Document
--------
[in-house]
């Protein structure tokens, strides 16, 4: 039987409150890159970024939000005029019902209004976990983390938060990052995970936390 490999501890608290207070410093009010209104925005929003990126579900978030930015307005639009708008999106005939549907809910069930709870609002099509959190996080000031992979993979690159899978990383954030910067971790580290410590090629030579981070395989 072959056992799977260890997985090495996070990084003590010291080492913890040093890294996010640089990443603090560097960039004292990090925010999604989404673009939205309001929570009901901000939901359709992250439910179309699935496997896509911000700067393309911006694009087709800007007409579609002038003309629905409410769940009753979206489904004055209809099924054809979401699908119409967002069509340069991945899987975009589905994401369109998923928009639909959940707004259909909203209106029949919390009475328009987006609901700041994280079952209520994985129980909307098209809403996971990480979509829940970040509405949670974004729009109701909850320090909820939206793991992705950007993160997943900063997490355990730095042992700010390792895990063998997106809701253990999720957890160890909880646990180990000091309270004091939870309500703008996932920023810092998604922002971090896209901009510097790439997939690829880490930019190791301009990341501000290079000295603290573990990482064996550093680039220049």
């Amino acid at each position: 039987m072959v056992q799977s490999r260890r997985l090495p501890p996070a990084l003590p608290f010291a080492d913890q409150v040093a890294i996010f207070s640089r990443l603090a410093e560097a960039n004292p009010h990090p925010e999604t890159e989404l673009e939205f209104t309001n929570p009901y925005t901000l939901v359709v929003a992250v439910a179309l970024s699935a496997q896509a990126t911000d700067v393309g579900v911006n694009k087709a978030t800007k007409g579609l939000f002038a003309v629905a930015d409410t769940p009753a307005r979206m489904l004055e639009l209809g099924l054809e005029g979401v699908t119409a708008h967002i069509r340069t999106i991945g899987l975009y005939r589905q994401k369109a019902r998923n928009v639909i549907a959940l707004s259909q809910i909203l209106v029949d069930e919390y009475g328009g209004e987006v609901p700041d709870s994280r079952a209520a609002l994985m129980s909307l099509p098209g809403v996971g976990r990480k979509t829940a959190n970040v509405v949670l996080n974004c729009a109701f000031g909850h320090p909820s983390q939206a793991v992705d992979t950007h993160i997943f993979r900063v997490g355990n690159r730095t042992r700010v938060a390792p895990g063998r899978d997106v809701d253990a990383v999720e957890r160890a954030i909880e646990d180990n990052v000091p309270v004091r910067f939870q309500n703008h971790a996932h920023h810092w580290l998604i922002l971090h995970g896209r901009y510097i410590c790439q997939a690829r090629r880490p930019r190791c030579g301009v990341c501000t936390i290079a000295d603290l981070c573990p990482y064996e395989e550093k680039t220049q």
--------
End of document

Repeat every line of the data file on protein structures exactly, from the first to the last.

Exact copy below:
[in-house]
């Protein structure tokens, strides 16, 4: 039987409150890159970024939000005029019902209004976990983390938060990052995970936390 490999501890608290207070410093009010209104925005929003990126579900978030930015307005639009708008999106005939549907809910069930709870609002099509959190996080000031992979993979690159899978990383954030910067971790580290410590090629030579981070395989 072959056992799977260890997985090495996070990084003590010291080492913890040093890294996010640089990443603090560097960039004292990090925010999604989404673009939205309001929570009901901000939901359709992250439910179309699935496997896509911000700067393309911006694009087709800007007409579609002038003309629905409410769940009753979206489904004055209809099924054809979401699908119409967002069509340069991945899987975009589905994401369109998923928009639909959940707004259909909203209106029949919390009475328009987006609901700041994280079952209520994985129980909307098209809403996971990480979509829940970040509405949670974004729009109701909850320090909820939206793991992705950007993160997943900063997490355990730095042992700010390792895990063998997106809701253990999720957890160890909880646990180990000091309270004091939870309500703008996932920023810092998604922002971090896209901009510097790439997939690829880490930019190791301009990341501000290079000295603290573990990482064996550093680039220049």
């Amino acid at each position: 039987m072959v056992q799977s490999r260890r997985l090495p501890p996070a990084l003590p608290f010291a080492d913890q409150v040093a890294i996010f207070s640089r990443l603090a410093e560097a960039n004292p009010h990090p925010e999604t890159e989404l673009e939205f209104t309001n929570p009901y925005t901000l939901v359709v929003a992250v439910a179309l970024s699935a496997q896509a990126t911000d700067v393309g579900v911006n694009k087709a978030t800007k007409g579609l939000f002038a003309v629905a930015d409410t769940p009753a307005r979206m489904l004055e639009l209809g099924l054809e005029g979401v699908t119409a708008h967002i069509r340069t999106i991945g899987l975009y005939r589905q994401k369109a019902r998923n928009v639909i549907a959940l707004s259909q809910i909203l209106v029949d069930e919390y009475g328009g209004e987006v609901p700041d709870s994280r079952a209520a609002l994985m129980s909307l099509p098209g809403v996971g976990r990480k979509t829940a959190n970040v509405v949670l996080n974004c729009a109701f000031g909850h320090p909820s983390q939206a793991v992705d992979t950007h993160i997943f993979r900063v997490g355990n690159r730095t042992r700010v938060a390792p895990g063998r899978d997106v809701d253990a990383v999720e957890r160890a954030i909880e646990d180990n990052v000091p309270v004091r910067f939870q309500n703008h971790a996932h920023h810092w580290l998604i922002l971090h995970g896209r901009y510097i410590c790439q997939a690829r090629r880490p930019r190791c030579g301009v990341c501000t936390i290079a000295d603290l981070c573990p990482y064996e395989e550093k680039t220049q």